- Microsoft BitLocker — Microsoft Windows device encryption software. BitLocker protects your device’s data by encrypting entire volumes rather than just individual files or folders. By default, it uses AES encryption with a 128-bit or 256-bit key.
- IBM Guardium — Provides a data security platform for structured data within databases and data warehouses. By default, IBM Guardium automates critical data and risk discovery, visibility into all transactions and protocols, and enables sensitive data protection with real-time monitoring, alerting, blocking, and quarantining.
- Trend Micro Endpoint Encryption — Encrypts data on a large selection of devices, including PCs, Macs, Desktops, external drives, and other forms of data. Combines file-disk, file, and removable data encryption to protect against cyber criminals trying to gain private data.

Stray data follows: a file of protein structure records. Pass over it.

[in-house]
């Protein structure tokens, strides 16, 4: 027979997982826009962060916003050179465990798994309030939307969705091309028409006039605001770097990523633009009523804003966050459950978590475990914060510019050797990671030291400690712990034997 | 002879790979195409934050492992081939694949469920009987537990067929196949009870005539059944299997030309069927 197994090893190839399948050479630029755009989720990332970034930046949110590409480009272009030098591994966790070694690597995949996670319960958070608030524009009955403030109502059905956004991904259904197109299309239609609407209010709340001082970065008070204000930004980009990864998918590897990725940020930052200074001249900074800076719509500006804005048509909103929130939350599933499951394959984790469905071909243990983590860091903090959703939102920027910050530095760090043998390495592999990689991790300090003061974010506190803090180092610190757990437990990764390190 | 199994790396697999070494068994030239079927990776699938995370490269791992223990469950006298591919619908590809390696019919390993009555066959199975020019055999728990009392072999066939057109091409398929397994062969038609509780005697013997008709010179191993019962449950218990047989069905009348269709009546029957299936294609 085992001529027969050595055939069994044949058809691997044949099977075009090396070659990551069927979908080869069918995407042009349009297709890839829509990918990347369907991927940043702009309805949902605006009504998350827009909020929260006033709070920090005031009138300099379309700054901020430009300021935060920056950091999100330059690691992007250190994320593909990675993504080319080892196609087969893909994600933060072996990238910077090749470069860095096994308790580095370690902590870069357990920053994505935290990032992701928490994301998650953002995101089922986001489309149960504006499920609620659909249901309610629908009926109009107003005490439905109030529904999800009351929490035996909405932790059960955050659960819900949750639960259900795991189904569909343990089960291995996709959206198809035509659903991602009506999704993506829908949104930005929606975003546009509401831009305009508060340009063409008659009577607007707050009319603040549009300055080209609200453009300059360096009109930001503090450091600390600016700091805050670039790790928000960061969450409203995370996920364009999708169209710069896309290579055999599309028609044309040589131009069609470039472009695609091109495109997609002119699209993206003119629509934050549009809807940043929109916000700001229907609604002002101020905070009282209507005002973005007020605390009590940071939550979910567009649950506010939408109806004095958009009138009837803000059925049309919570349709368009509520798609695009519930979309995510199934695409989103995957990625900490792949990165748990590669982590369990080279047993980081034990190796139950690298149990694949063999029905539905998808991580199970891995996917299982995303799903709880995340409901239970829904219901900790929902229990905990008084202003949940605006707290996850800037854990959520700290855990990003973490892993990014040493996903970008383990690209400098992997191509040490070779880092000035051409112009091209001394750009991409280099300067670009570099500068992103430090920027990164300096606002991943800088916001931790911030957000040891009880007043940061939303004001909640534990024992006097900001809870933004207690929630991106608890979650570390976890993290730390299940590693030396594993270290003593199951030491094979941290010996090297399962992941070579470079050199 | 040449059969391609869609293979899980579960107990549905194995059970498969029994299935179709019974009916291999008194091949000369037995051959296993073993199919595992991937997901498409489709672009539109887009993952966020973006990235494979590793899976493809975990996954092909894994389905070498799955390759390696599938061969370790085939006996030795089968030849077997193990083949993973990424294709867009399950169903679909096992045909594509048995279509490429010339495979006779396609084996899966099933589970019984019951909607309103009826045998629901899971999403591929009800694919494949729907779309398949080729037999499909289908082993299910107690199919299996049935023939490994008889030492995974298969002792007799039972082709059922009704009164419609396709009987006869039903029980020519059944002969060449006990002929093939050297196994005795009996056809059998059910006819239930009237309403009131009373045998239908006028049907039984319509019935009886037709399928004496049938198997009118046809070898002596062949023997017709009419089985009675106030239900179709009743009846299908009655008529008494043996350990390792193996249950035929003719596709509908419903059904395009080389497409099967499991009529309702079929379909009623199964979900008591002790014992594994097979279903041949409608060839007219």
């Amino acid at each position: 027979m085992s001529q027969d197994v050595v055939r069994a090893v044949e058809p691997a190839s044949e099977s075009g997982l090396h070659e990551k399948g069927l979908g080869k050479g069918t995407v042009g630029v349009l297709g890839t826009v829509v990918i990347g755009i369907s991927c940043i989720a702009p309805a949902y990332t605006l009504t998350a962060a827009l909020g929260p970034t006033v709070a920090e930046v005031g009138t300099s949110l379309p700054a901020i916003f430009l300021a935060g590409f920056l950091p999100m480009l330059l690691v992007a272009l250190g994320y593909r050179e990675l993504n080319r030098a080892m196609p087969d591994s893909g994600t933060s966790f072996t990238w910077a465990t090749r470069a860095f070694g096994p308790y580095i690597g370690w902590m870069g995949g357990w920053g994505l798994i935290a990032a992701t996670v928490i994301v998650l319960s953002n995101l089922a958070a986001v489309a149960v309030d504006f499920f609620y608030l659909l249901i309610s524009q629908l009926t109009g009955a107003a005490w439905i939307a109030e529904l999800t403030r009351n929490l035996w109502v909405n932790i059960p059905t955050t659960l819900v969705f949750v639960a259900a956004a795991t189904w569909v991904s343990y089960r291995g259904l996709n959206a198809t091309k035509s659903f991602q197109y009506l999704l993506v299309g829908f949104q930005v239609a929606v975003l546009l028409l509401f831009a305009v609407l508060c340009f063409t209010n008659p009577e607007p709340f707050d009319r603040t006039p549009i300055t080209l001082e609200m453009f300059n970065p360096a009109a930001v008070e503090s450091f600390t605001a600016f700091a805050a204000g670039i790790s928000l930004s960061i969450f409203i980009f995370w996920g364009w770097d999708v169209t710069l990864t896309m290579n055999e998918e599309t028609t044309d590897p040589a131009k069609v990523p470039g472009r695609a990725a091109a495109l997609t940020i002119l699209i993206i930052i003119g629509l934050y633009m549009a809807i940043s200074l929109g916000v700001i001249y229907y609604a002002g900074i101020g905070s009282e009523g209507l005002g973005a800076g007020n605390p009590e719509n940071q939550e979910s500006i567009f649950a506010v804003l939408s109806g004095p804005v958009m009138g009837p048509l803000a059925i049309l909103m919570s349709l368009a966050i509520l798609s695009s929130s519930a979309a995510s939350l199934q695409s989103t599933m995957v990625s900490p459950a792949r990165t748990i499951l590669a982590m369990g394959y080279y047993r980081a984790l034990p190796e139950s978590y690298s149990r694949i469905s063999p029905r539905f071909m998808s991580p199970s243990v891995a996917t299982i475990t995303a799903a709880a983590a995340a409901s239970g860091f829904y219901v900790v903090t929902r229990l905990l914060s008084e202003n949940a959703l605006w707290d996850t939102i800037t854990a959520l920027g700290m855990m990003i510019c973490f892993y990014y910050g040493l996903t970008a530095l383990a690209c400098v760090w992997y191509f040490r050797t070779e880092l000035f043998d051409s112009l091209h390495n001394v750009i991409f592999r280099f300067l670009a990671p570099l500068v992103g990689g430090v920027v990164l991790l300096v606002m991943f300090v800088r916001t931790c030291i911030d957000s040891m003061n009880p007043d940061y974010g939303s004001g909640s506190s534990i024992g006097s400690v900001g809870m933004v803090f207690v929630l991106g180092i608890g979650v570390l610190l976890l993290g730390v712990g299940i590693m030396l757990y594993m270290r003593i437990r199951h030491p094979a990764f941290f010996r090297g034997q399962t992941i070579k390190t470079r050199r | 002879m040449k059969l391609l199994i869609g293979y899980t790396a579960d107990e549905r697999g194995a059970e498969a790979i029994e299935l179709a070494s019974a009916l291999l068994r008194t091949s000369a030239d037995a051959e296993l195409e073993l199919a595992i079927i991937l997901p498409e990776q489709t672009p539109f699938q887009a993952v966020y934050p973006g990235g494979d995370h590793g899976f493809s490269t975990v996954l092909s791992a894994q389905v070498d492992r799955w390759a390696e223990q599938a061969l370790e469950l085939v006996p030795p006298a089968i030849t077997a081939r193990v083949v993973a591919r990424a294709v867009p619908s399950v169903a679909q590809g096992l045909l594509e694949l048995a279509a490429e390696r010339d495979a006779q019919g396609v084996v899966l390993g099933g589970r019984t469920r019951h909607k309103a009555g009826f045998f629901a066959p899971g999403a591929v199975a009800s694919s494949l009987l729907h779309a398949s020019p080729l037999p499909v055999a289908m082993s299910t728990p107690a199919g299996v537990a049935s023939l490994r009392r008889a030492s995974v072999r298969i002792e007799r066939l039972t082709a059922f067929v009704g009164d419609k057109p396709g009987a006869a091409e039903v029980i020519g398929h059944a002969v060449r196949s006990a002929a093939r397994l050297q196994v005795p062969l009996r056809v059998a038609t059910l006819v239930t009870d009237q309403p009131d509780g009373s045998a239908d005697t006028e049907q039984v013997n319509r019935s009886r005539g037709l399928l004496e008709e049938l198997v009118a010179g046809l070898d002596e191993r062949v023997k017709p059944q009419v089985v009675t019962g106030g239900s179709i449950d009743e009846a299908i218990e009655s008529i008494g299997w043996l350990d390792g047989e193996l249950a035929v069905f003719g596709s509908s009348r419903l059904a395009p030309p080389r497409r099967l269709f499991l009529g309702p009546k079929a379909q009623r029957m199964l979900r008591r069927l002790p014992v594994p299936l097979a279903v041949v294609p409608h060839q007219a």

- Sophos SafeGuard Encryption — With SafeGuard, all data created in your systems is automatically encrypted. This synchronized, always-on encryption proactively secures data through continuous user and application validation. Also, it checks the security integrity of a given device before granting access to encrypted information.
- Apple FileVault — Uses XTS-AES encryption with a 256-bit key to delivering strong full-disk encryption. Comes on all Mac devices.
Encrypted File Sharing
Also known as encrypted file transfer, this protects files in transit from one system or device and another. Even if a cybercriminal can intercept the file, the encryption will prevent them from accessing its contents.
- Citrix ShareFile — A solution that allows your business to send and share secure files. It also allows for real-time collaboration with your internal team and clients.